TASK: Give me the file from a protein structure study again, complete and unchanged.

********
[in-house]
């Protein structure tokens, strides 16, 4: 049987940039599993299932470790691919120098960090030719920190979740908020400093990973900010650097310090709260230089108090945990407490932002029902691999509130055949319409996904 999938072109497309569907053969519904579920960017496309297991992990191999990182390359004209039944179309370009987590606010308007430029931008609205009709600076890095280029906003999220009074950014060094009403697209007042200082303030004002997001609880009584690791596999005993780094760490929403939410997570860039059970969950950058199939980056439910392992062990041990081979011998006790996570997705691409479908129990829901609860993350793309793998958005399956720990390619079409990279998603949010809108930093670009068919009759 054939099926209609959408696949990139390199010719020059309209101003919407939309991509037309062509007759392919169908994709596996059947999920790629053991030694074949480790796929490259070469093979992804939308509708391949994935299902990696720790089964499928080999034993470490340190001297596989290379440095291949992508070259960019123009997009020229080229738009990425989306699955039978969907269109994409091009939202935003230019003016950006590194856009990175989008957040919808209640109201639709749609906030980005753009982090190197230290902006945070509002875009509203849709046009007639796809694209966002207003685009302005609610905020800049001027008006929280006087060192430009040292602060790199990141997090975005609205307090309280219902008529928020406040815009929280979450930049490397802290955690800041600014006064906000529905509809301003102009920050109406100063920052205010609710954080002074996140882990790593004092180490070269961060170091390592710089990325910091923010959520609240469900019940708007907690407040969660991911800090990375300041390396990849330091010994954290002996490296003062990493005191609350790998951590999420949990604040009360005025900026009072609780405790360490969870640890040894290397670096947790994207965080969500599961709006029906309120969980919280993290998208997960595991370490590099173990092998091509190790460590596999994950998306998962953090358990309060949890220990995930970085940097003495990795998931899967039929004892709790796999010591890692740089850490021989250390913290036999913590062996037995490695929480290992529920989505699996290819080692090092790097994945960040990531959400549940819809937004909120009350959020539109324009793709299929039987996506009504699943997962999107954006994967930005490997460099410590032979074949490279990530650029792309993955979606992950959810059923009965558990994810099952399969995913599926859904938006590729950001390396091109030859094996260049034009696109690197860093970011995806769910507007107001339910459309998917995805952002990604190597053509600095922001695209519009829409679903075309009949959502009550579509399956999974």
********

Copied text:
[in-house]
């Protein structure tokens, strides 16, 4: 049987940039599993299932470790691919120098960090030719920190979740908020400093990973900010650097310090709260230089108090945990407490932002029902691999509130055949319409996904 999938072109497309569907053969519904579920960017496309297991992990191999990182390359004209039944179309370009987590606010308007430029931008609205009709600076890095280029906003999220009074950014060094009403697209007042200082303030004002997001609880009584690791596999005993780094760490929403939410997570860039059970969950950058199939980056439910392992062990041990081979011998006790996570997705691409479908129990829901609860993350793309793998958005399956720990390619079409990279998603949010809108930093670009068919009759 054939099926209609959408696949990139390199010719020059309209101003919407939309991509037309062509007759392919169908994709596996059947999920790629053991030694074949480790796929490259070469093979992804939308509708391949994935299902990696720790089964499928080999034993470490340190001297596989290379440095291949992508070259960019123009997009020229080229738009990425989306699955039978969907269109994409091009939202935003230019003016950006590194856009990175989008957040919808209640109201639709749609906030980005753009982090190197230290902006945070509002875009509203849709046009007639796809694209966002207003685009302005609610905020800049001027008006929280006087060192430009040292602060790199990141997090975005609205307090309280219902008529928020406040815009929280979450930049490397802290955690800041600014006064906000529905509809301003102009920050109406100063920052205010609710954080002074996140882990790593004092180490070269961060170091390592710089990325910091923010959520609240469900019940708007907690407040969660991911800090990375300041390396990849330091010994954290002996490296003062990493005191609350790998951590999420949990604040009360005025900026009072609780405790360490969870640890040894290397670096947790994207965080969500599961709006029906309120969980919280993290998208997960595991370490590099173990092998091509190790460590596999994950998306998962953090358990309060949890220990995930970085940097003495990795998931899967039929004892709790796999010591890692740089850490021989250390913290036999913590062996037995490695929480290992529920989505699996290819080692090092790097994945960040990531959400549940819809937004909120009350959020539109324009793709299929039987996506009504699943997962999107954006994967930005490997460099410590032979074949490279990530650029792309993955979606992950959810059923009965558990994810099952399969995913599926859904938006590729950001390396091109030859094996260049034009696109690197860093970011995806769910507007107001339910459309998917995805952002990604190597053509600095922001695209519009829409679903075309009949959502009550579509399956999974």